You already know that privacy and security are very important to me. Hence I’ve been using a VPN on my iPhone, iPad, and Mac for a little over six years. I actually used it because it was already left for me. A VPN that has been with me 24 hours a day, 7 days a week, now replaced by iCloud Private Relay.
Yes, I know they’re not the same, but in my particular case, they perform practically the same function. Change such a deep-rooted habit and Such an important component of the security configuration of my device ecosystem was not something I took lightly. I thought about the idea for months, tested it for weeks and finally decided.
The errors that make me ask the question
For most of those six years with a VPN, my VPN of choice has been NordVPN. Both in terms of security guarantees – very important – as well as in terms of performance, price, speed and other variables I consider it one of the best VPNs out there and yet… There wasn’t a day that I didn’t have to reconnect it more than 5 times.
If I had used the VPN intermittently the problem would have been very different, I know, but I used the VPN 24 hours a day. On the Mac, the connection was more stable because the communication with the network was constant during use. But on the iPhone and iPad, which were incorporated years ago Systems to avoid investing so much energy to always be connected to the network the topic has changed a lot.
I have to say that a few years ago I hadn’t noticed that many failures, but for some time, especially a few weeks ago, the situation became untenable. I noticed it every day, it got in the way of simple tasks and didn’t make using my devices as comfortable as it should be.
iCloud Private Relay seems to have the answer
iCloud Private Relay was introduced with iOS 15, and while little has changed with iOS 16 – I expected it to cover all connections, not just Safari – it came out of beta and became much more stable. Back then, I didn’t consider iCloud Private Relay as an alternative to my VPNbut today my habits have changed, so yes.
I’ve thought long and hard about Apple’s browsing protection service and I’m still aware of the changes I need to make in my habits I was drawn to the simplicity of Apple’s proposal.
iCloud Private Relay is not a VPN, for better or for worse
be clear. iCloud Private Relay is not a VPN. Some things are much better, some less. What can it do better? When we choose a VPN service, we must ensure that it does not record or monitor our connections. It has to be what we call zero-log, and while there are many external audits, it’s a matter of trust.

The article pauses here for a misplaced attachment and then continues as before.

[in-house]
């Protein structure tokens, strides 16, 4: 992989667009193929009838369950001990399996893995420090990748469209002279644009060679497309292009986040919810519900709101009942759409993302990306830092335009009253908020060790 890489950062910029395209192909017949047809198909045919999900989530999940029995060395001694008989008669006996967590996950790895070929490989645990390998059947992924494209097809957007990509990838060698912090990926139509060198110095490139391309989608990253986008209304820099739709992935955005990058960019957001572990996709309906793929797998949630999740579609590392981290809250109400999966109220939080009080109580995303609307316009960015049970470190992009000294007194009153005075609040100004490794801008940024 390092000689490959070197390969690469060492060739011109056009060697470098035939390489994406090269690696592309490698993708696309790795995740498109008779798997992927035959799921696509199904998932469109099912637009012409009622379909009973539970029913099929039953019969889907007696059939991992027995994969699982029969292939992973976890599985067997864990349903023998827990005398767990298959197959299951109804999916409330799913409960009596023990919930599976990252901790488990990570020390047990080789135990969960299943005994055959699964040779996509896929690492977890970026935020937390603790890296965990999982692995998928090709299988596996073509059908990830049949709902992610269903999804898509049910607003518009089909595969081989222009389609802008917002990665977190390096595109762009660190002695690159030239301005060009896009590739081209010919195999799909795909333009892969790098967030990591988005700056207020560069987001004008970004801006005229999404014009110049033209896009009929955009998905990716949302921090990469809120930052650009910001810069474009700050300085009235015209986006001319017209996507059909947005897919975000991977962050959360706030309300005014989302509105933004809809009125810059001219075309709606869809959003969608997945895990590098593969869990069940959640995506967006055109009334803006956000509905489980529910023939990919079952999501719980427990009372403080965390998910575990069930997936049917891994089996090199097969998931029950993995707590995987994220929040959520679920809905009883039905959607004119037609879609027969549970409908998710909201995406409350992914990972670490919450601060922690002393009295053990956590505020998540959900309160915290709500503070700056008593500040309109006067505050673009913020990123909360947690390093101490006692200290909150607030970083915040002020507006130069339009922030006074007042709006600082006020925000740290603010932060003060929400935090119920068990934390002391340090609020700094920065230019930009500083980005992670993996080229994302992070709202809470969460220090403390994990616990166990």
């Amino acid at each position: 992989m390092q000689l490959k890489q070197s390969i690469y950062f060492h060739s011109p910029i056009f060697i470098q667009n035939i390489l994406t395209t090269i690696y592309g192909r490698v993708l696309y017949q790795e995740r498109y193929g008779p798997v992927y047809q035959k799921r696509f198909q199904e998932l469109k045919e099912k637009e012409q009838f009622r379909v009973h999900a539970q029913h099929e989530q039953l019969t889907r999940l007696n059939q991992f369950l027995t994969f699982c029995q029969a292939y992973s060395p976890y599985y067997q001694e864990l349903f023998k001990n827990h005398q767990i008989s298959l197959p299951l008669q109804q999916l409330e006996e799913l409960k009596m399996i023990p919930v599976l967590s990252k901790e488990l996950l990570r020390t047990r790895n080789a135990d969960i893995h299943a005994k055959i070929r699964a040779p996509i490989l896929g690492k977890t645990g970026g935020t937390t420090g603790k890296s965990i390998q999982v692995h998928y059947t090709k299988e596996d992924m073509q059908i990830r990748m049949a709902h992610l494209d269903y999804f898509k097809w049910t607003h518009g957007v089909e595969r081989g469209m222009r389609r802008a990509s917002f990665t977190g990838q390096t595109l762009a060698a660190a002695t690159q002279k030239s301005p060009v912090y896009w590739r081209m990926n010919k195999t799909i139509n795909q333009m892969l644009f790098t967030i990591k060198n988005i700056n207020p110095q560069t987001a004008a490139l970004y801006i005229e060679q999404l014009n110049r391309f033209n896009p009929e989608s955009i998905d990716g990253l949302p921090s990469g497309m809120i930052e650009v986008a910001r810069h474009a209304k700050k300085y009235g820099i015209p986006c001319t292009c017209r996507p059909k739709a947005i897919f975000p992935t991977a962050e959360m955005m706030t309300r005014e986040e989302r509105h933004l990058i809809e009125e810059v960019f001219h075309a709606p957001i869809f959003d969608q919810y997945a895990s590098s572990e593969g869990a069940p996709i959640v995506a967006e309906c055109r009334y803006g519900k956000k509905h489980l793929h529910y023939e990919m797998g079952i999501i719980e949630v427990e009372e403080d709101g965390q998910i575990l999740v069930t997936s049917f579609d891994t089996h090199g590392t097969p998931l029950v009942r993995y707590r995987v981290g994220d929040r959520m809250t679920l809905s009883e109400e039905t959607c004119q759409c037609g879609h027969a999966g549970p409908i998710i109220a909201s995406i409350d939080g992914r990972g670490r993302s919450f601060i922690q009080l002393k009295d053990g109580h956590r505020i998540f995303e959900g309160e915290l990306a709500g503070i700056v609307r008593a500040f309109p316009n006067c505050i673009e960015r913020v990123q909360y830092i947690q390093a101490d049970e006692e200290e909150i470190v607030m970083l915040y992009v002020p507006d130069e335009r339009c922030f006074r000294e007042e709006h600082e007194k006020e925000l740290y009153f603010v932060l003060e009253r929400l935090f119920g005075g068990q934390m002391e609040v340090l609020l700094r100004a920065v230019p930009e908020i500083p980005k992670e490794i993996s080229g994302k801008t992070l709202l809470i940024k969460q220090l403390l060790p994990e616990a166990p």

By using iCloud Private Relay, we don’t have to trust Apple. The system features a dual relay that lets Apple know who we are but not where we’re going, and its partners (primarily Cloudflare, Akamay, and Fastly) know where we’re going but not who we are. The end result is that browsing is truly private. an architecture zero trust the most interesting.
Meanwhile, the options to switch servers and country that the vast majority of commercial VPNs offer aren’t included with iCloud Private Relay. It’s just not there for that. It’s not about accessing streaming services as if we were in a specific country, but about protecting browsing.
Likewise, and the difference is very important, iCloud Private Relay only covers Safari browsing and mail connectivity. Nothing more. This means third party applications can still see our IP and identify and geolocate us.
Speed and reliability as the most important arguments
When the situation with NordVPN became untenable for me, I started testing iCloud Private Relay. I will confess that the only ones I had done before that were just after they were released. What I discovered on that occasion was that the Connection speeds were much faster with iCloud Private Relay than any commercial VPN I’ve tried.
I’ve reviewed MacPaw’s ClearVPN and also ExpressVPN along with the aforementioned NordVPN. In the picture above these lines You can see the number of measurements I took over several days where iCloud Private Relay consistently outperformed other alternatives in speed.
The holes that lead me to less commitment
A VPN as a privacy and security measure is interesting as long as there are no leaks. Leaks refer to times when some of our traffic exits the VPN tunnel. And that happens. I know exactly.
The way I configured it, all connections should be dropped when NordVPN gets confused, but sometimes when the reconnect time is long, things slip through. At this point it’s done. The service you are accessing already has your IP and therefore your location.
Likewise, Several Apple services escape a VPN’s tunnel due to their importance and need for reliability and connect directly to the servers. We’ll talk about that later because I don’t think it seems too serious, but it’s something to consider.